A project sponsor is meeting with the department managers who are her subordinates. She’s called them together to tell them their company is receiving terrible publicity. Their horrid customer service has made the front page of the local paper. She needs them to create a project plan to improve their customer service.
The sponsor explains that they need an integrated effort. Each of the four departments needs to cooperate with the others to bring about a significant improvement in the company’s customer service. When the project manager suggests that people in the various departments will work on tasks he assigns them, all hell breaks loose. The turf wars are intense. None of the managers accept the idea that people can work effectively on a cross-functional team. The project sponsor makes more speeches about the need for cooperation. The project manager tries to explain that isolated efforts in each department will not bring about the strategic improvement that the company needs.
Project Plans and Turf Wars
Project plan turf wars happen in many organizations. When political battles exist between departments, the warring sides often suggest separate projects in each of the departments. They think that eliminates the need for cross-functional cooperation. But that never works. It also doesn’t work if there is a separate project manager in each department with the overall project manager coordinating all their efforts. The idea of separate projects and project managers sounds good to people caught in inter-departmental conflicts. But successful project managers know that the way to succeed in cross-functional projects is not to subdivide them. That’s the easy step to take. It allows them to avoid solving the basic conflicts that exist.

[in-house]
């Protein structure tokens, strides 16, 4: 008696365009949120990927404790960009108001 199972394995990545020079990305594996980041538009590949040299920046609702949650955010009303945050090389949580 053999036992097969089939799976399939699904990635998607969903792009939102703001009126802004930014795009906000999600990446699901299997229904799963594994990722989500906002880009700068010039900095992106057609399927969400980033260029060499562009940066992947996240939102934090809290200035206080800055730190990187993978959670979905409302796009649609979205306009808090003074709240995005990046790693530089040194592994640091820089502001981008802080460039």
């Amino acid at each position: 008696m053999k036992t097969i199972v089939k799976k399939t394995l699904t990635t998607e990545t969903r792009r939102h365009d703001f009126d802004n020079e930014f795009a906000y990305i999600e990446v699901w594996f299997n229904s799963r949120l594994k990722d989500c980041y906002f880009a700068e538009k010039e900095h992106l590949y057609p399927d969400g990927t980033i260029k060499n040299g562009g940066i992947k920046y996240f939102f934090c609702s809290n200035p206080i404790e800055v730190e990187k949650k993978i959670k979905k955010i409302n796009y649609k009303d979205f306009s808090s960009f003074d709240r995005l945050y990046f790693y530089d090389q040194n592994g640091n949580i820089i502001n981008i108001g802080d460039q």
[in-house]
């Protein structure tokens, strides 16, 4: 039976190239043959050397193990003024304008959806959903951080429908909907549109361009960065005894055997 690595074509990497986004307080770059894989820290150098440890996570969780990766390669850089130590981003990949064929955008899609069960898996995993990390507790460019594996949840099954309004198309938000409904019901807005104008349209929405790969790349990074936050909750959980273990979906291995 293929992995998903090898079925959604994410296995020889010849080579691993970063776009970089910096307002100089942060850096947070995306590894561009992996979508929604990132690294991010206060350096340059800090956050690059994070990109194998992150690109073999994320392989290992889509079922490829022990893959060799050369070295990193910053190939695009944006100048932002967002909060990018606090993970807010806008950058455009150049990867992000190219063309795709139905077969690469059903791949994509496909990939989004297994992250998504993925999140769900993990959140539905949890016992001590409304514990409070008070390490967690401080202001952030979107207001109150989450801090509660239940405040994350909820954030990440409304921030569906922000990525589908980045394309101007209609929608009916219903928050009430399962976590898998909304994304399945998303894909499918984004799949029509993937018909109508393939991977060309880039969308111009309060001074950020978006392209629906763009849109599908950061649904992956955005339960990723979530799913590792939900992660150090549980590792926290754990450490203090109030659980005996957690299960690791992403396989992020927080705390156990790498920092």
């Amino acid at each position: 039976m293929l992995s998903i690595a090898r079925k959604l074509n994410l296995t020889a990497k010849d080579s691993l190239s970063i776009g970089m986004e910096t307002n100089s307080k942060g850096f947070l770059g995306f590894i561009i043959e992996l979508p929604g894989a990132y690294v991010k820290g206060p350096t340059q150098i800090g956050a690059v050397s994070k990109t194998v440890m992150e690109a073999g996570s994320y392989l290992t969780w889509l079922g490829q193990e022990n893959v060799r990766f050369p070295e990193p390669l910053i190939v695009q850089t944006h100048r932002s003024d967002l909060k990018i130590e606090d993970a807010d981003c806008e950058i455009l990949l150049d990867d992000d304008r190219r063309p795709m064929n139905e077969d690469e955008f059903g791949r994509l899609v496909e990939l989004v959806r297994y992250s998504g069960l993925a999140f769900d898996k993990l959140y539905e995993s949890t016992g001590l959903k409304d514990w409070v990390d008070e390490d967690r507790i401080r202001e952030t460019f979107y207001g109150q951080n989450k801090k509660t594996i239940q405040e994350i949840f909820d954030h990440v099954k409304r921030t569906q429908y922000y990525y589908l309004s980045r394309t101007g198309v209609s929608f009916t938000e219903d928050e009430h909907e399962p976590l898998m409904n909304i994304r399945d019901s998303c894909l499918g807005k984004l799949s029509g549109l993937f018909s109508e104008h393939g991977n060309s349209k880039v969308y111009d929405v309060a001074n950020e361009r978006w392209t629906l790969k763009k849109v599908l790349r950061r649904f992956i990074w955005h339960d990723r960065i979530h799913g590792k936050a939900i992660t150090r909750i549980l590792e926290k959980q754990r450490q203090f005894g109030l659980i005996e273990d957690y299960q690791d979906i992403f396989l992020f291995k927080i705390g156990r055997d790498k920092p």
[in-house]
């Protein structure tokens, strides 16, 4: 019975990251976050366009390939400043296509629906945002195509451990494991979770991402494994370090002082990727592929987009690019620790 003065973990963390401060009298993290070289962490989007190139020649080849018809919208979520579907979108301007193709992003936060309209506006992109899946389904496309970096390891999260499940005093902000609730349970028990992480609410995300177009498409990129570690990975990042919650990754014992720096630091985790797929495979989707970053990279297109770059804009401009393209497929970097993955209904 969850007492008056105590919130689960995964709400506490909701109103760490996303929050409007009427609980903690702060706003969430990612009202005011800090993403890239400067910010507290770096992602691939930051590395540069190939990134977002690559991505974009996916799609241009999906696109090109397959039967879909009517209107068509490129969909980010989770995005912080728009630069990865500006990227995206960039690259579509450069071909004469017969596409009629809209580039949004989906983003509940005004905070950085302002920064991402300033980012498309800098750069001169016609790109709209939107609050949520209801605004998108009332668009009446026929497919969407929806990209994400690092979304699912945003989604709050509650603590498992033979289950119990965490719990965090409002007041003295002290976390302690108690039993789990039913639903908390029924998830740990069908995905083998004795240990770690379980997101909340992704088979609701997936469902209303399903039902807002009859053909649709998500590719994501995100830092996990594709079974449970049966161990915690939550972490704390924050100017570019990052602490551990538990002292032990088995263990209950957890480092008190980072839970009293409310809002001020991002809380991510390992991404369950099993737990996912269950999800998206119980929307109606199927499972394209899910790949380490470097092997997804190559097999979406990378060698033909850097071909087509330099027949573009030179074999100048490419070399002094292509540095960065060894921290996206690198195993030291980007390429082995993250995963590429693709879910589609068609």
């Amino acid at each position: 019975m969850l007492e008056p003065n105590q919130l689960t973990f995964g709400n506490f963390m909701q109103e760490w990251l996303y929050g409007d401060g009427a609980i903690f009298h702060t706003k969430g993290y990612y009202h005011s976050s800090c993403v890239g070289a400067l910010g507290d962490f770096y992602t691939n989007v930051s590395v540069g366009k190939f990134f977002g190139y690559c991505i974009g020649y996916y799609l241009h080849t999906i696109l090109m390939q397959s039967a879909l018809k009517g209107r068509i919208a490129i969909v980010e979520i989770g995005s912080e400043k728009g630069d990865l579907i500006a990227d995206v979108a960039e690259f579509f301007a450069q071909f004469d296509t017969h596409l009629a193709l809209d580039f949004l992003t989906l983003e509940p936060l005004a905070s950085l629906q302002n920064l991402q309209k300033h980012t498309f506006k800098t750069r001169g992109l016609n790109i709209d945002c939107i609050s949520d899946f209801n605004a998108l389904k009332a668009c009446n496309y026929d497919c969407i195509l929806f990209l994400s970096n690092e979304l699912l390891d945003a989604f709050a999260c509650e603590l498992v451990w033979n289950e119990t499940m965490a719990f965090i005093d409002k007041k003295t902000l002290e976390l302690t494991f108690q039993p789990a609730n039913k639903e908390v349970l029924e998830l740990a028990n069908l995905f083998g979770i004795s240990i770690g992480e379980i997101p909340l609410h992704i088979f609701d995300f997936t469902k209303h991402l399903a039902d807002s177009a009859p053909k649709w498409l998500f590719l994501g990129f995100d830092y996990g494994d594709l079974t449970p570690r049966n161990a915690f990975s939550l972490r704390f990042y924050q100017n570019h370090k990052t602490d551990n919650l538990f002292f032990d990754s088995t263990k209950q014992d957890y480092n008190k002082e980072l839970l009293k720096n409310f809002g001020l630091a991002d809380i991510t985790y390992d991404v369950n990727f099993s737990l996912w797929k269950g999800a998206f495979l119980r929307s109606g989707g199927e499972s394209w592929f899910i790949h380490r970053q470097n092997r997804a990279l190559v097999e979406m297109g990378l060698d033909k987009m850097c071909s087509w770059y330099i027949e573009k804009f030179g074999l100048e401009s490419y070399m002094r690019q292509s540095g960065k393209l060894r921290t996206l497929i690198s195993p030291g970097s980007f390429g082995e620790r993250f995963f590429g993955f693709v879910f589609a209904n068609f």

Let’s look at the video and see how the project manager and sponsor do with their project plan. What would you do to end these turf wars and give the project some chance of succeeding?